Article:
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Fire & Water - Cleanup & Restoration

Thawing Frozen Pipes

11/23/2020 (Permalink)

Being prepared and informed may help you to avoid the messy and often expensive issue of frozen pipes. The American Red Cross provides information and suggestions for how to prevent water pipes in the home from freezing, and how to thaw them if they do freeze.

Thawing Frozen Pipes

If you turn on a faucet and only a trickle comes out, suspect a frozen pipe. Likely places for frozen pipes include against exterior walls or where your water service enters your home through the foundation.

Keep the faucet open. As you treat the frozen pipe and the frozen area begins to melt, water will begin to flow through the frozen area. Running water through the pipe will help melt ice in the pipe.

Apply heat to the section of pipe using an electric heating pad wrapped around the pipe, an electric hair dryer, a portable space heater (kept away from flammable materials), or by wrapping pipes with towels soaked in hot water. Do not use a blowtorch, kerosene or propane heater, charcoal stove, or other open flame device.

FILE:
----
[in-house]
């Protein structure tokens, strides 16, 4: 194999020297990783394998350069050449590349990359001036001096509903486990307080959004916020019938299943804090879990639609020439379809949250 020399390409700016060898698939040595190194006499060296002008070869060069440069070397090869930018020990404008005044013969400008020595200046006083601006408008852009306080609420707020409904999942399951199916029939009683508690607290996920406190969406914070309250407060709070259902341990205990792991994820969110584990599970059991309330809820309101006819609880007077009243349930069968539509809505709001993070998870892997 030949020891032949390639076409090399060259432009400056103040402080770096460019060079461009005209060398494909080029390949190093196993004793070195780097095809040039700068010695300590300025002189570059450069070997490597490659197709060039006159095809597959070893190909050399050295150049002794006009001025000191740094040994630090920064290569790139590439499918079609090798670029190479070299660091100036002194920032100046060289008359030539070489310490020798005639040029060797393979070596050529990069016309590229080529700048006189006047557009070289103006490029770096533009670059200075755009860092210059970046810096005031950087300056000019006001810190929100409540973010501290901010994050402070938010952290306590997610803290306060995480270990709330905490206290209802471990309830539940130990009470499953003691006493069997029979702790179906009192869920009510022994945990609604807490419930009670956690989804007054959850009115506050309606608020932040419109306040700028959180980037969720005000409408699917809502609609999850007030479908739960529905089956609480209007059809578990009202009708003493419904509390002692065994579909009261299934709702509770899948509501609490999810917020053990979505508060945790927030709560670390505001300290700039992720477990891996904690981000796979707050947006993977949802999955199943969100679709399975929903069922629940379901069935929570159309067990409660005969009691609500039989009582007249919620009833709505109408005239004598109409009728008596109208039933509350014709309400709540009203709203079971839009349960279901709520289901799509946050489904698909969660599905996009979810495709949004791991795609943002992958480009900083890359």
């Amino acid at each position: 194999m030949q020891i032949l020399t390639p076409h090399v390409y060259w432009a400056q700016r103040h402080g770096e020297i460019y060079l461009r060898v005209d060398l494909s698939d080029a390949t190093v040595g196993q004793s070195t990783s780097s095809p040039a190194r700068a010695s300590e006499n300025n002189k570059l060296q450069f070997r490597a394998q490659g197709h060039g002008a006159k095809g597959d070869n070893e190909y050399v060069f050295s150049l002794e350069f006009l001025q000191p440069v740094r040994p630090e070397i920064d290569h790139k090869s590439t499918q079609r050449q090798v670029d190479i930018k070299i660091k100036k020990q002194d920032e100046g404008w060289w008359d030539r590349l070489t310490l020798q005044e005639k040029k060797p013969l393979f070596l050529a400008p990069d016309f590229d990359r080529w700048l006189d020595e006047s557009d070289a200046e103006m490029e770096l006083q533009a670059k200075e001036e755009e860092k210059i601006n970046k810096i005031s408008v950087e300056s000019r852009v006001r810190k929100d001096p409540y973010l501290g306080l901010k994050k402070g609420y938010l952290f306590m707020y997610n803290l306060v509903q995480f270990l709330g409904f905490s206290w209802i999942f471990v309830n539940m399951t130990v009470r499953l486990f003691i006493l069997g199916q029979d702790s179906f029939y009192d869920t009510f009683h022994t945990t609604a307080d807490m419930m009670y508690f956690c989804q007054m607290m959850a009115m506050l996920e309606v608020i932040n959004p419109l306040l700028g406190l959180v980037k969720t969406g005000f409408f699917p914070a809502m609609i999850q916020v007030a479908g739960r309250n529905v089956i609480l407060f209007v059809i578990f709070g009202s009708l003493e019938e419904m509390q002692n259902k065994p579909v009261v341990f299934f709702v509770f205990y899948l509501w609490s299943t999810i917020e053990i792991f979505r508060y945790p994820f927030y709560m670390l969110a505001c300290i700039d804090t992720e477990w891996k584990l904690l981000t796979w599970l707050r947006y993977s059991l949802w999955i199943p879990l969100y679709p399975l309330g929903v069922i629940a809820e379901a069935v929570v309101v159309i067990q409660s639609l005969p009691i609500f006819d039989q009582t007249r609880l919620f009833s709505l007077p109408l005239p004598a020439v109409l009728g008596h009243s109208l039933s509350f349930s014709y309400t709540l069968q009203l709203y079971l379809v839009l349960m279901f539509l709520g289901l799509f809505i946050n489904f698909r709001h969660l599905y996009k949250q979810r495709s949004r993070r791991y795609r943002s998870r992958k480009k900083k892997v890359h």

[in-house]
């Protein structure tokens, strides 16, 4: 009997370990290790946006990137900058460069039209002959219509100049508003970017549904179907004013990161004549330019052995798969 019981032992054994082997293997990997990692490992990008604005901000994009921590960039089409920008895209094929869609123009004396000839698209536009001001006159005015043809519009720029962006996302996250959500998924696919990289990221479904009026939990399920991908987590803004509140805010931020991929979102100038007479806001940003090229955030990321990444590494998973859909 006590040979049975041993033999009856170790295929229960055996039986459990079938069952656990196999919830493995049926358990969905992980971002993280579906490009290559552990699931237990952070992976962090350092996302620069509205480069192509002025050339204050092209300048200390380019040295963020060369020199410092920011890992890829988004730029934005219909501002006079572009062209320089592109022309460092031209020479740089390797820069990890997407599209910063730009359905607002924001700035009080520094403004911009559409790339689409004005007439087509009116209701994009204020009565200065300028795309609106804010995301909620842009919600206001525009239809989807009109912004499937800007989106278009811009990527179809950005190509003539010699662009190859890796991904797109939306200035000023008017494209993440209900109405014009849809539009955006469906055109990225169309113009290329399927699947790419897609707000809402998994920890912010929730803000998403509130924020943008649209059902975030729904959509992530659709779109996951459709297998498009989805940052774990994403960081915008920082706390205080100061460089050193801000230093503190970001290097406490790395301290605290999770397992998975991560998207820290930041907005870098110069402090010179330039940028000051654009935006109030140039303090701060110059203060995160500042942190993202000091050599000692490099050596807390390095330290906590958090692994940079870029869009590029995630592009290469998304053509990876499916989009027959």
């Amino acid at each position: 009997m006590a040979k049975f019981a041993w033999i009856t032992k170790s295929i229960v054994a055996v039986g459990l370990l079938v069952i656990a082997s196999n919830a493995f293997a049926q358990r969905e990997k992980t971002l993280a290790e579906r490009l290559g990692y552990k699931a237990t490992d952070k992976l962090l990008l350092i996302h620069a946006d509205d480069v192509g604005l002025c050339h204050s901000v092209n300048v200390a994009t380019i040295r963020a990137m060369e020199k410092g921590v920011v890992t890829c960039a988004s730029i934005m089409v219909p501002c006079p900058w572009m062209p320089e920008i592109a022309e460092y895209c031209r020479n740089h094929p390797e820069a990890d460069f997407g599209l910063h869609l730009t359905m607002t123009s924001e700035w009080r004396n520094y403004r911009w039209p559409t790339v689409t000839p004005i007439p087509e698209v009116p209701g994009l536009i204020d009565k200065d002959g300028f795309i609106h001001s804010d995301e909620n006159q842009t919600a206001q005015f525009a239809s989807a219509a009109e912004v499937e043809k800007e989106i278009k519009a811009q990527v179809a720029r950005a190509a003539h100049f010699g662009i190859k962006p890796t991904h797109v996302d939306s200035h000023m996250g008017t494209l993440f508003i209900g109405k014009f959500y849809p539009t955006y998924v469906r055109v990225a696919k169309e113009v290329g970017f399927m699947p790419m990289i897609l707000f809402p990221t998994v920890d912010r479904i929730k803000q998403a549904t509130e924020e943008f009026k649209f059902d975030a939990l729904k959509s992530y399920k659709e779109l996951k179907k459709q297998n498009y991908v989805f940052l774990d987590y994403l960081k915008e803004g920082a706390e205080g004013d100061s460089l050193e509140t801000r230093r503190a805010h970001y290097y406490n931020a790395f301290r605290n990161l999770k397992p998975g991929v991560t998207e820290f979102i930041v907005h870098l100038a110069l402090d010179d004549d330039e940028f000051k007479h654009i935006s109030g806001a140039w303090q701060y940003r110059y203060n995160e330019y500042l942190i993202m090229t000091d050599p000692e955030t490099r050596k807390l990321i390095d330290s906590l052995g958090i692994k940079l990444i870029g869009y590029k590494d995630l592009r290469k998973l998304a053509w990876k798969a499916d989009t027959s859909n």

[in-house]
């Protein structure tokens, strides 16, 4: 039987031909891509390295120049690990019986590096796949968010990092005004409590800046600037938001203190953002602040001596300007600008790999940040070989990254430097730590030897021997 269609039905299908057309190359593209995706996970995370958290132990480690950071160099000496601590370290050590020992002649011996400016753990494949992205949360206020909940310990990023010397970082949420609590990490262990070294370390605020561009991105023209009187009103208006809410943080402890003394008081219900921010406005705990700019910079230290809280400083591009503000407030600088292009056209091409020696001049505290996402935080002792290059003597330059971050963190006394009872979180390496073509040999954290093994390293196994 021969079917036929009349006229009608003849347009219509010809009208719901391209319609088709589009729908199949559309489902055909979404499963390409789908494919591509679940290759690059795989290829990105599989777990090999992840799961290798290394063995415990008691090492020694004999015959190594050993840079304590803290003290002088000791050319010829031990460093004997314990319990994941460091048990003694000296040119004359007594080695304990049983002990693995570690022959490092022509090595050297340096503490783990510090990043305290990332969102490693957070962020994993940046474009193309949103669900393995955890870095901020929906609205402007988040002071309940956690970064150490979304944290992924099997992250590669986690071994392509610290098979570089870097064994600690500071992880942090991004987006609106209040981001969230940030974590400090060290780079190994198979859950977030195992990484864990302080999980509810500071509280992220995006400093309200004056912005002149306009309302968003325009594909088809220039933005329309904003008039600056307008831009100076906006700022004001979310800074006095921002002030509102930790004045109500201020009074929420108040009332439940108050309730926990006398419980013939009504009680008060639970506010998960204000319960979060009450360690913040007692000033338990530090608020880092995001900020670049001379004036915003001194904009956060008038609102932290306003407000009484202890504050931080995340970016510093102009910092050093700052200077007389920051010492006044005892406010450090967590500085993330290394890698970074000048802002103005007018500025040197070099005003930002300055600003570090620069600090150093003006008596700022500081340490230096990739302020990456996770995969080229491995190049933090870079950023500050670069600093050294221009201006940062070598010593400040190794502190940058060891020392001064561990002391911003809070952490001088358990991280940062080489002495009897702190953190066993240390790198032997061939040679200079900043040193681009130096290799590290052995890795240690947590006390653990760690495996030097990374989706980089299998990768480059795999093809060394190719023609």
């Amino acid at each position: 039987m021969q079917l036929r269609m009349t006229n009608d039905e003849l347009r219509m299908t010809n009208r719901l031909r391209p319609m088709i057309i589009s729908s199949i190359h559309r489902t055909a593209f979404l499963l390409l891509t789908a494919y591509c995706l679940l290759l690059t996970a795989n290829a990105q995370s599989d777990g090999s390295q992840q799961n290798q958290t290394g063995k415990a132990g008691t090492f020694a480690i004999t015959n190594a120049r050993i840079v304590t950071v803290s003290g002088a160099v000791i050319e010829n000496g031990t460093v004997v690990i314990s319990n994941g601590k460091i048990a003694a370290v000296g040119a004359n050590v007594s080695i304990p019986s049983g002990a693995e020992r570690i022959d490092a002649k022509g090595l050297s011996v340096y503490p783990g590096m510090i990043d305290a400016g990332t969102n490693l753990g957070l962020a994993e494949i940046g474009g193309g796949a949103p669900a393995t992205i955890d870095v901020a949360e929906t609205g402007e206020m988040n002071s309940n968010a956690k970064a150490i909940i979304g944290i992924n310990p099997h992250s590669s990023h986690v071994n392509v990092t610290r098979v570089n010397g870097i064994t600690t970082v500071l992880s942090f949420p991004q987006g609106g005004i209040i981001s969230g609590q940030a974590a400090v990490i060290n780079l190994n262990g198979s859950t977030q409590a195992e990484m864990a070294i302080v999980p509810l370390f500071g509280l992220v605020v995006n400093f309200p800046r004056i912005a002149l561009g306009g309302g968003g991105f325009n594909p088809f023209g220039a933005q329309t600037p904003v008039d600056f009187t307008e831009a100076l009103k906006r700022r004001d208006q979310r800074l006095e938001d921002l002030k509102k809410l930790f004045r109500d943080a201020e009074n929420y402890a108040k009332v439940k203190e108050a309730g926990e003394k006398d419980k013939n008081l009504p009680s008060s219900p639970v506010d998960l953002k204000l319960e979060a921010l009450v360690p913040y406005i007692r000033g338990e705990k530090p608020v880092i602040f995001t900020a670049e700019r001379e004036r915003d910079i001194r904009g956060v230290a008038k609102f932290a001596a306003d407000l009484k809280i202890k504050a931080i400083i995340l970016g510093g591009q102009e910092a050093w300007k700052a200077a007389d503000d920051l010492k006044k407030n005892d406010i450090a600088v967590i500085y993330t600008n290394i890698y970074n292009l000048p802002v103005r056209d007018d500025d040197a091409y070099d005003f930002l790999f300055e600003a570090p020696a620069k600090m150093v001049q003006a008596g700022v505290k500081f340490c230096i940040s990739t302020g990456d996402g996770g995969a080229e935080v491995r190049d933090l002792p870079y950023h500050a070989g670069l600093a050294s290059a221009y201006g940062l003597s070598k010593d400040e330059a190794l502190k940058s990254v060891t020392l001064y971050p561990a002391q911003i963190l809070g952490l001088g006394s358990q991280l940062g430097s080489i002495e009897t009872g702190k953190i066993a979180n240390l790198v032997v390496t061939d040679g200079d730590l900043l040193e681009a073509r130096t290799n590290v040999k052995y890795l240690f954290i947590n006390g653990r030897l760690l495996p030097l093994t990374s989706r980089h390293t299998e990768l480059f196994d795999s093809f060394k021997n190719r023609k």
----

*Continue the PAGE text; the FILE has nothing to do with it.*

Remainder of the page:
Apply heat until full water pressure is restored. If you are unable to locate the frozen area, if the frozen area is not accessible, or if you can not thaw the pipe, call a licensed plumber.

Check all other faucets in your home to find out if you have additional frozen pipes. If one pipe freezes, others may freeze, too.

Future Protection

Consider relocating exposed pipes to provide increased protection from freezing.

Pipes can be relocated by a professional if the home is remodeled.

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